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    You kind of summarize how I compare both, the camera lightmeter and the Lunasix F.
    I also did find the Gossen manual.
     
  12. E. von Hoegh

    E. von Hoegh Member

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    Do the zero adjustment first, preferably with the battery removed from the meter and the meter held so the needle is horizontal. The instruction manual will explain.
     
  13. Ryank

    Ryank Member

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    Is it worth it to buy a Gossen Lunasix 2 (or any vintage light meter for that matter) now for relatively cheap (500 South African rands)? I'm on a budget but I just bought a Mamiya RB67 and want to make the best use of it as I can so I'm worried buying a cheaper older light meter will bite me in the ass later.
     
  14. AgX

    AgX Member

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    Such screw, as with most professional analog meters for whatever use, is only to re-adjust the zero-position:
    turn the screw until the needle is at the zero position with the meter switched off and in your common metering position.

    However, a lightmeter will not be off 2 stops from zero position, and you would have recognized such anyway.
    Any other re-calibration needs dissambly of that meter and working on the rheostats.
     
  15. M Carter

    M Carter Member

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    Ehh. Get a new or new-ish meter, not an antique. I imagine gear is harder to find in south africa, but my Sekonic 308 has lasted me 2 decades and is still made today. I've gone through a good dozen-plus camera bodies and I still use it, whether with my RB out in the desert, shooting film with old Nikons or Hawkeyes or isolettes or pinholes, shooting digital stills for clients, or doing music videos. A good meter will outlast a lot of other gear.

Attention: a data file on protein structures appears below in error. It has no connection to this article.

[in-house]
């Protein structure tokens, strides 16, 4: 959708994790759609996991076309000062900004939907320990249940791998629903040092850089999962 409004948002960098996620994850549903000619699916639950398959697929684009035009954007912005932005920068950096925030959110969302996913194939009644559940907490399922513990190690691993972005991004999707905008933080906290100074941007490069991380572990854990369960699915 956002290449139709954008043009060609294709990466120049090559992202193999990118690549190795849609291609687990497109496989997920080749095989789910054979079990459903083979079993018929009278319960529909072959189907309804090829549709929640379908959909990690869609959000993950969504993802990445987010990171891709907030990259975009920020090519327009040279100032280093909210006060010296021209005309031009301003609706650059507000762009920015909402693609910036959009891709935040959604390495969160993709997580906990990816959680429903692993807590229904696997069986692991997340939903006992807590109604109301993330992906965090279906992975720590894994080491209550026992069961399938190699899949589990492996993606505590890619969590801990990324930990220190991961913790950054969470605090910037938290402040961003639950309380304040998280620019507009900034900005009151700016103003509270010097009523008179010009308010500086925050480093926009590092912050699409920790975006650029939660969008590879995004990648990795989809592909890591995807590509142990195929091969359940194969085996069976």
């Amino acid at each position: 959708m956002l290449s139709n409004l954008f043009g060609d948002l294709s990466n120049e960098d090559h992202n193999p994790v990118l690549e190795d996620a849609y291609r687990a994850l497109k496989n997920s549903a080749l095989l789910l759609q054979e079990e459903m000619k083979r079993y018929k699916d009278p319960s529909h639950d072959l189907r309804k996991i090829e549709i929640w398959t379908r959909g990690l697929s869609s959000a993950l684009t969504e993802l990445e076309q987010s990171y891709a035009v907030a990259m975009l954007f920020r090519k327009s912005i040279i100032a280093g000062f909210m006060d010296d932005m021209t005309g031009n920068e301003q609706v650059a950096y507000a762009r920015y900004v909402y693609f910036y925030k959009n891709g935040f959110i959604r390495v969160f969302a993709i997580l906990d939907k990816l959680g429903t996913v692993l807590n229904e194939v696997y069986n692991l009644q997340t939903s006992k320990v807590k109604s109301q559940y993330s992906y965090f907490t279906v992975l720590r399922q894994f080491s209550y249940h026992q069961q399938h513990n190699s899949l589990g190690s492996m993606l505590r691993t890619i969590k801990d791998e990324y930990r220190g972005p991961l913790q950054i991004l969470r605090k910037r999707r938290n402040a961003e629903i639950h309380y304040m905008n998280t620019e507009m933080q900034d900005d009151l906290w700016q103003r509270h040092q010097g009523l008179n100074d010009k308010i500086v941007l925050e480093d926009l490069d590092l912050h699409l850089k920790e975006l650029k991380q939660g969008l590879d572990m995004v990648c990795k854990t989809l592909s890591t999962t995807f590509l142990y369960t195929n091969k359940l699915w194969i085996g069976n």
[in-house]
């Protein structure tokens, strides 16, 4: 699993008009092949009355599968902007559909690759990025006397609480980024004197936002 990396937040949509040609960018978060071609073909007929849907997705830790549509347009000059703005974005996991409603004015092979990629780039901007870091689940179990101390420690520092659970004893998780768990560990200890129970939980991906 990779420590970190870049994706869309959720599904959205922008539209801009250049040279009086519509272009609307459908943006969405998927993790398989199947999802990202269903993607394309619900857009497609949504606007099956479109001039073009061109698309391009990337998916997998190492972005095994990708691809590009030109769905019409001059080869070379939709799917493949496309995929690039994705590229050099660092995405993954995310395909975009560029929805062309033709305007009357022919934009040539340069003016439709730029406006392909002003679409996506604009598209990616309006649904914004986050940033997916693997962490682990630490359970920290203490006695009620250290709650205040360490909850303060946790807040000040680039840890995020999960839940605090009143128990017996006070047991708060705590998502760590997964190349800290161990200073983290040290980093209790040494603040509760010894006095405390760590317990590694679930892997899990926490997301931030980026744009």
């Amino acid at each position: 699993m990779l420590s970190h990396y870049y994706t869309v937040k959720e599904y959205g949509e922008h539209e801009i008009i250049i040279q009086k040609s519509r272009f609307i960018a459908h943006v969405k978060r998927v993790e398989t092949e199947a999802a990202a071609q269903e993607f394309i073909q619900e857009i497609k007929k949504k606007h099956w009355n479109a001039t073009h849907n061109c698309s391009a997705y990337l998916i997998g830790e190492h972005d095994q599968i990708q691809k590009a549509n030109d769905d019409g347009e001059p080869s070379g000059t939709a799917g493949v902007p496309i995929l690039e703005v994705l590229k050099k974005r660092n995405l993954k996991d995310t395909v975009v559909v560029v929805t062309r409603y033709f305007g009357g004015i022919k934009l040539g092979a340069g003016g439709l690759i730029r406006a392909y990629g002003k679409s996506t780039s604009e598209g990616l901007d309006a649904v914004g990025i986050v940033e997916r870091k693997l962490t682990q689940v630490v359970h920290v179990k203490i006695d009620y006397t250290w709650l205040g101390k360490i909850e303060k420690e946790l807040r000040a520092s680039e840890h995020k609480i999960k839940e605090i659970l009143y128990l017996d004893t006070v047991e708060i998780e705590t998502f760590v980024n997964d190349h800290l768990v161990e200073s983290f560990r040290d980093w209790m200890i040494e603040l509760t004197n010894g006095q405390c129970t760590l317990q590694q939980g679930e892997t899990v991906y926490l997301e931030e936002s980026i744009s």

16. Helios 1984

    Helios 1984 Member

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    Have you reset the exposure compensation? The white marker should line up with the 0
    [​IMG]
     
  17. AgX

    AgX Member

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    Respectively the trapezoid notch at the dial with the corresponding mark at the compensation scale.
     
  18. mgb74

    mgb74 Subscriber

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    Start with your reference point: your known reliable F80. I assume you know it's reliable because it delivers good results. But good results with b/w film, color negative, color slides? If with negative film (b/w or color), you could be a stop off and still think you're getting proper exposure (unless your "reading" the negative and are experienced - which you may be). Or, for example, your camera could be 1/2 stop off in one direction and the meter 1/2 stop off in the other direction.

    Then, what lens are you using and does it's field of view match the angle of acceptance of the meter? If not, then you are measuring 2 different scenes. Unless you're measuring something like a wall that fills the entire field of view. When you're using a handheld reflective meter outside, it's pretty easy to tip it so you're getting a bit more or a bit less sky than your lens is taking in. So I would test on both an interior and exterior wall and see what you get. Make sure shifting clouds don't affect your test readings.

    Sunny 16 is like a hand grenade - close is good enough. There are just so many variations, such as the angle of the sun, that a 1 stop variation is quite common.
     
    Last edited: Jun 24, 2017
  19. Ryank

    Ryank Member

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    Thanks for the feedback. It sometimes can be hard to find but more often than not you'll find what you're looking for. I think I'll save up for one of those 308s.